US to Activate New Space Force Command in Indo–Pacific Amid Tensions With North Korea, China

The United States Space Force will activate its first component command in the Indo-Pacific this week, aiming to deter aggression in the region, as tensions with China and North Korea continue to rise.

US Indo-Pacific Command (INDOPACOM). on Twitter that the new Space Force unit will be activated on Tuesday, making INDOPACOM the first combatant command to host a Space Force unit since its inception in 2019.

Space Command aims “to deter conflict and, if necessary, defeat aggression, deliver space combat power for joint/joint forces, and defend the vital interests of the US and its allies and partners,” according to its website.

The component command will undergo mission analysis and planning over the next six months, Space Force Brig. Gen. Anthony Mastalir said Monday, adding that the activation shows the importance of the region to the United States.

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“This is a signal to anyone who wants to undermine freedom of navigation, freedom of maneuver in the free and open Indo-Pacific, or anyone who wants to undermine the international rule-based order that is the foundation for prosperity. for all free nations who choose to participate,” Mastalir told reporters before the activation.

The announcement came days after North Korea fired a suspected intercontinental ballistic missile (ICBM) on Friday, North Korea’s longest-range missile designed to carry a nuclear warhead anywhere in the United States.

North Korean leader Kim Jong Un watched the ICBM launch with his daughter, in his first public appearance, and warned that his country would use nuclear weapons “with all-out confrontation” to counter threats from the United States, state-run Central Korea. News Agency reported.

North Korea insists that the US military presence in the region is proof of the United States’ hostility towards the country. Pyongyang also said its new series of weapons launches was a response to what it called provocative military exercises between the United States and South Korea.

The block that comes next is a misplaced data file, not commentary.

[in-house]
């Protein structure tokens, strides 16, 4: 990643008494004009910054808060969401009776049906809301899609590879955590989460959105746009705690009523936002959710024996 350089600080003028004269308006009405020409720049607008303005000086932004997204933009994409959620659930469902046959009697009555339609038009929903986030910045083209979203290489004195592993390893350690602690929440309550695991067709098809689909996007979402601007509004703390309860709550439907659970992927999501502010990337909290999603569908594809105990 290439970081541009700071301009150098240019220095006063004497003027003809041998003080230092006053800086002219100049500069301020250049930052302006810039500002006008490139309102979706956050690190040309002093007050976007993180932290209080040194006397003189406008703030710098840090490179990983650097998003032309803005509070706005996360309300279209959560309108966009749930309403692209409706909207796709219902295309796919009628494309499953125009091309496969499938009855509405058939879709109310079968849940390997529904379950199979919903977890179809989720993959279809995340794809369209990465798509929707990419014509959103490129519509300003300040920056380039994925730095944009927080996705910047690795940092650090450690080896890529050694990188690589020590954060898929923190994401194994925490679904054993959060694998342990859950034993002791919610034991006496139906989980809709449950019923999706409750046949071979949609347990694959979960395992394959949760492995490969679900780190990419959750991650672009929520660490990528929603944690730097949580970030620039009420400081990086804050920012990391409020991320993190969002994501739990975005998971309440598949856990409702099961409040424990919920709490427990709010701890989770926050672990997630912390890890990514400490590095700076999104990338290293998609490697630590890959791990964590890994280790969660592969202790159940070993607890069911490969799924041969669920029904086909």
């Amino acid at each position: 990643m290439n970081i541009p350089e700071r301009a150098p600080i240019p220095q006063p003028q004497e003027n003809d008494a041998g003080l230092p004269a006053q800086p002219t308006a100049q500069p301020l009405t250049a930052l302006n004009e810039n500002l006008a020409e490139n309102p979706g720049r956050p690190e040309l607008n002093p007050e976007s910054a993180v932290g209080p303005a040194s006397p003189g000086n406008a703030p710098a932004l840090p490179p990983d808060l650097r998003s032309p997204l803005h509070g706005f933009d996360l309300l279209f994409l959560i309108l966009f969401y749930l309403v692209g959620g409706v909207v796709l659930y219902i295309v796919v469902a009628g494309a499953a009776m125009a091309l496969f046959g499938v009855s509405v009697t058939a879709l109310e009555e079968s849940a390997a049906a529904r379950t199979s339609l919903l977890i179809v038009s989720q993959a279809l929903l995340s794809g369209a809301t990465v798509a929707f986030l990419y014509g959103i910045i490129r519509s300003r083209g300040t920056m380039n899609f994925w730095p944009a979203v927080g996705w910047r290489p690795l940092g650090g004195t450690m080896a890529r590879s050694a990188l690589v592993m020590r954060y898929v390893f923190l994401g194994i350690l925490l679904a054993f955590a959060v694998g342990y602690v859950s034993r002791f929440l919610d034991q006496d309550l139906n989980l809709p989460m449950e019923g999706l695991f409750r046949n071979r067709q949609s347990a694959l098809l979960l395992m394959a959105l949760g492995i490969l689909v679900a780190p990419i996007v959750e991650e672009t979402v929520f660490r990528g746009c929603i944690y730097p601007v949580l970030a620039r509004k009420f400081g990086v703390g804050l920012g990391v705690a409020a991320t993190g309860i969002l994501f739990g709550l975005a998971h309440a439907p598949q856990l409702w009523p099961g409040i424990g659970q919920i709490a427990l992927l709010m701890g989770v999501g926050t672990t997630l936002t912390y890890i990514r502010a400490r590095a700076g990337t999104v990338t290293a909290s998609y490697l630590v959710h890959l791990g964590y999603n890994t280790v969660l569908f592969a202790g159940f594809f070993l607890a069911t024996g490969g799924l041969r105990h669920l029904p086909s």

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The Chinese threat

Space Force General Bradley Saltzman, chief of space operations, previously said the new component in INDOPACOM aims to strengthen US space integration, citing China as a pacing threat, Air & Space Force Magazine reported.

“We just think that space is critical now that we need a seat at that table,” Saltzman said at the meeting on May 19.

“The biggest change is that combatant commanders will have subordinate commanders that they can task to effectively integrate space capabilities,” he added.

The Pentagon, in its annual report to Congress published in November 2021, highlighted China’s space and counterspace capabilities.

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“PRC [People’s Republic of China] continue to develop counterspace capabilities—including direct ascent, co-orbital, electronic warfare, and directed energy capabilities—that can contest or deny our adversaries access and operations in the space domain during crisis or conflict,” the report read.

One of the operational space technologies in China’s arsenal is the ground-based anti-satellite missile (ASAT), according to the report. In January 2007, China launched an anti-satellite missile against one of its inactive weather satellites, drawing international attention.

“China may intend to pursue additional ASAT weapons capable of destroying satellites up to geosynchronous Earth orbit,” read the report.

Mimi Nguyen Ly and Frank Fang contributed to this report.

Aldgra Fredly

Follow up

Aldgra Fredly is a freelance writer based in Malaysia, covering Asia Pacific news for The Epoch Times.



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